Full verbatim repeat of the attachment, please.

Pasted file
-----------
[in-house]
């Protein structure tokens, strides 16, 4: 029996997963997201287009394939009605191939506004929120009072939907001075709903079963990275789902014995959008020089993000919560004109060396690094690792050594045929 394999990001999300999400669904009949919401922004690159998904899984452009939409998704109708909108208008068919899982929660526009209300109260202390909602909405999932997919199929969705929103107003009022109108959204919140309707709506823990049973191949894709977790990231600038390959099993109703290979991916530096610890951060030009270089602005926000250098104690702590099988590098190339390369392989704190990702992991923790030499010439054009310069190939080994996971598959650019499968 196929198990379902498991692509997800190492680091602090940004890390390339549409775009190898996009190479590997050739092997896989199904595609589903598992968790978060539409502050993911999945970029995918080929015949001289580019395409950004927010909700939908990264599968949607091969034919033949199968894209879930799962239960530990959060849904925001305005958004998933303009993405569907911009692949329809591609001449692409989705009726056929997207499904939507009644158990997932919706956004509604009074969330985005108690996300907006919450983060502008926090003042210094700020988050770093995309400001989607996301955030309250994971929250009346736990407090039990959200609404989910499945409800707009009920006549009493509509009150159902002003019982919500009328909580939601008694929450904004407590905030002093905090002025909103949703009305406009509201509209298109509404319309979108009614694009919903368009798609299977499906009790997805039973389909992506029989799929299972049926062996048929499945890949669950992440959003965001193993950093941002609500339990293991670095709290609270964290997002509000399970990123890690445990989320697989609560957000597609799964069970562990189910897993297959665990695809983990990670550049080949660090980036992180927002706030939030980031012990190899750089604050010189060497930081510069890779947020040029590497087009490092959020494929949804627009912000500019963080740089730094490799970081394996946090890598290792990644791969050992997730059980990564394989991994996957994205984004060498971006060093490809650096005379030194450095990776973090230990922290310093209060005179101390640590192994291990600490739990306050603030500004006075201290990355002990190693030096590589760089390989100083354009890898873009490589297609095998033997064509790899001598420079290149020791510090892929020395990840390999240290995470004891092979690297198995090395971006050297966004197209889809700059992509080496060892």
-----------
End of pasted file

[in-house]
């Protein structure tokens, strides 16, 4: 029996997963997201287009394939009605191939506004929120009072939907001075709903079963990275789902014995959008020089993000919560004109060396690094690792050594045929 394999990001999300999400669904009949919401922004690159998904899984452009939409998704109708909108208008068919899982929660526009209300109260202390909602909405999932997919199929969705929103107003009022109108959204919140309707709506823990049973191949894709977790990231600038390959099993109703290979991916530096610890951060030009270089602005926000250098104690702590099988590098190339390369392989704190990702992991923790030499010439054009310069190939080994996971598959650019499968 196929198990379902498991692509997800190492680091602090940004890390390339549409775009190898996009190479590997050739092997896989199904595609589903598992968790978060539409502050993911999945970029995918080929015949001289580019395409950004927010909700939908990264599968949607091969034919033949199968894209879930799962239960530990959060849904925001305005958004998933303009993405569907911009692949329809591609001449692409989705009726056929997207499904939507009644158990997932919706956004509604009074969330985005108690996300907006919450983060502008926090003042210094700020988050770093995309400001989607996301955030309250994971929250009346736990407090039990959200609404989910499945409800707009009920006549009493509509009150159902002003019982919500009328909580939601008694929450904004407590905030002093905090002025909103949703009305406009509201509209298109509404319309979108009614694009919903368009798609299977499906009790997805039973389909992506029989799929299972049926062996048929499945890949669950992440959003965001193993950093941002609500339990293991670095709290609270964290997002509000399970990123890690445990989320697989609560957000597609799964069970562990189910897993297959665990695809983990990670550049080949660090980036992180927002706030939030980031012990190899750089604050010189060497930081510069890779947020040029590497087009490092959020494929949804627009912000500019963080740089730094490799970081394996946090890598290792990644791969050992997730059980990564394989991994996957994205984004060498971006060093490809650096005379030194450095990776973090230990922290310093209060005179101390640590192994291990600490739990306050603030500004006075201290990355002990190693030096590589760089390989100083354009890898873009490589297609095998033997064509790899001598420079290149020791510090892929020395990840390999240290995470004891092979690297198995090395971006050297966004197209889809700059992509080496060892």